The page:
Why care about what these people think? Because the challenges we face today–as individuals, businesses, countries and the world–require a new kind of thinking, thinking that is more broad and expansive than what we’ve applied in the past. And one of the best ways to do that is to expand the size of our “mental box” to include ideas that may be totally foreign to the way we think today.

Here’s an example. Without doubt, Paul Simon is an incredible musician. And like many good musicians, his career has had peaks and valleys. Yet it extends across decades because he constantly looked to outside influences to shape his tunes.

In 1985, for example, Simon first heard the African group Ladysmith Black Mambazo while on a humanitarian trip there. This group’s musical style of unique native rhythms and almost chant-like lyrics stuck in his head. The result: the 1986 hit “You Can Call Me Al.”

Perhaps the video that most caught my brain by the edges and stretched my thinking was this presentation by artist and computer wizard Jonathan Harris. Talk about driving home the point that we’re all connected more closely than we may believe!

So, I say, “Go TED!” What a powerful, selfless concept: making the thinking of some of the world’s brightest minds accessible to those of us who wouldn’t normally be exposed to it. Who knows, maybe we’ll learn something!

Your turn: What stretches your thinking? Tell us in the comments section!

“Don’t give in,” he prodded.

When it comes to taking “the next steps” on a project, I’m usually pretty good at figuring them out. The ideas come at odd times and in strange places. I often joke with colleagues that I do my best thinking in the shower. They cast funny glances, laugh and say something along the lines of, “Okay, what is it this time?”

But last week, I found myself in a royal funk of not being able to figure out what to do next. A pet project of mine had been rejected (rather rudely, I might add) as “not corporate enough.” The baby wasn’t just ugly, it was the wrong gender! It was apparent during the discussion that the rejector and I looked at the same concept from two entirely different standpoints. It was even more apparent that anything I might say would be met with total disregard. It was a good time not to back an angry opponent into a corner, I reasoned.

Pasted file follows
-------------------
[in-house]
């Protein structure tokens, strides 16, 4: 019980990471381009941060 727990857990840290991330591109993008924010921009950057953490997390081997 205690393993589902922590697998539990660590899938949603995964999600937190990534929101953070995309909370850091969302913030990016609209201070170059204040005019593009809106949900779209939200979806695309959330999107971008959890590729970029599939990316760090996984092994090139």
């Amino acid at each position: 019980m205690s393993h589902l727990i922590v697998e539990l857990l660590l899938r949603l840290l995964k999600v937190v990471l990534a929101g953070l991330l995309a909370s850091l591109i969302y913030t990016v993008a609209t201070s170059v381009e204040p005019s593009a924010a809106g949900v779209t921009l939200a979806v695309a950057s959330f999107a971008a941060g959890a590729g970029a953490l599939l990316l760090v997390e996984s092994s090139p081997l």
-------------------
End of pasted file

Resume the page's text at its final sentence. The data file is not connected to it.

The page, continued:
I didn’t feel personally rejected, rather I was personally frustrated because this project was to become a tool to help thousands of company employees. My goal was to help others, something that seemed right at the time. But I felt stuck and totally unable to move forward. The next step eluded me.

I was driving to work when my cell phone rang. It was a friend who, somehow, sensed something was up (or, in this case, down). I told him about what happened and he very calmly said the problem was not about winning or losing, it was really about finding the “gift” in the situation. It doesn’t have to be a setback, he reminded me, rather, it could be just the opposite. “Don’t give in,” he prodded.

That’s sometimes easier to say than to do, especially if you’ve been dealt what feels like the sucker punch of punches. But when I paired the “gift idea” with the “don’t give in thought,” I realized it wasn’t a matter of giving up the idea/project concept but not giving in to discouragement.

The more I thought about it, the more I saw that the disagreement was deeper than I originally believed, and that I didn’t have to make anyone (including myself) right or wrong.

And then he said something that really hit home: Stop thinking about it! That’s like telling someone to get an image of a pink elephant in their head and make it vivid, and then telling them not to think about it. While that seems funny, it’s also true that ruminating over a problem doesn’t help solve it. Maybe a shower would help, I thought.

It’s now several days later, and I still don’t really know “the next step.” I do know that being open to the world around us–and the people around us–often leads to the next step. I’m not fearful, lost or uncertain anymore, because I know that the next step will be there. I’ll know what it is when the time is right.

Your turn: how do you “find the next steps?” Share your ideas by adding a comment.

Courage on the field

“He was an outstanding young man of great character who served—and my hope is, will continue to serve—as an inspiration to the young people of this country.”

…John F. Kennedy on Ernie Davis

The movie, The Express, came out this weekend. It’s the story of Ernie Davis, the young African-American football standout whose conviction, character and performance won him the coveted Heisman Trophy, given each year to the most outstanding college athlete. In the case of Davis, he was the first African-American to receive it.

The Express is a vivid and sometimes painful reminder of America in the late 1950s and how a man, determined to be the best football player he could be, helped our country move past its long-held views of people of color.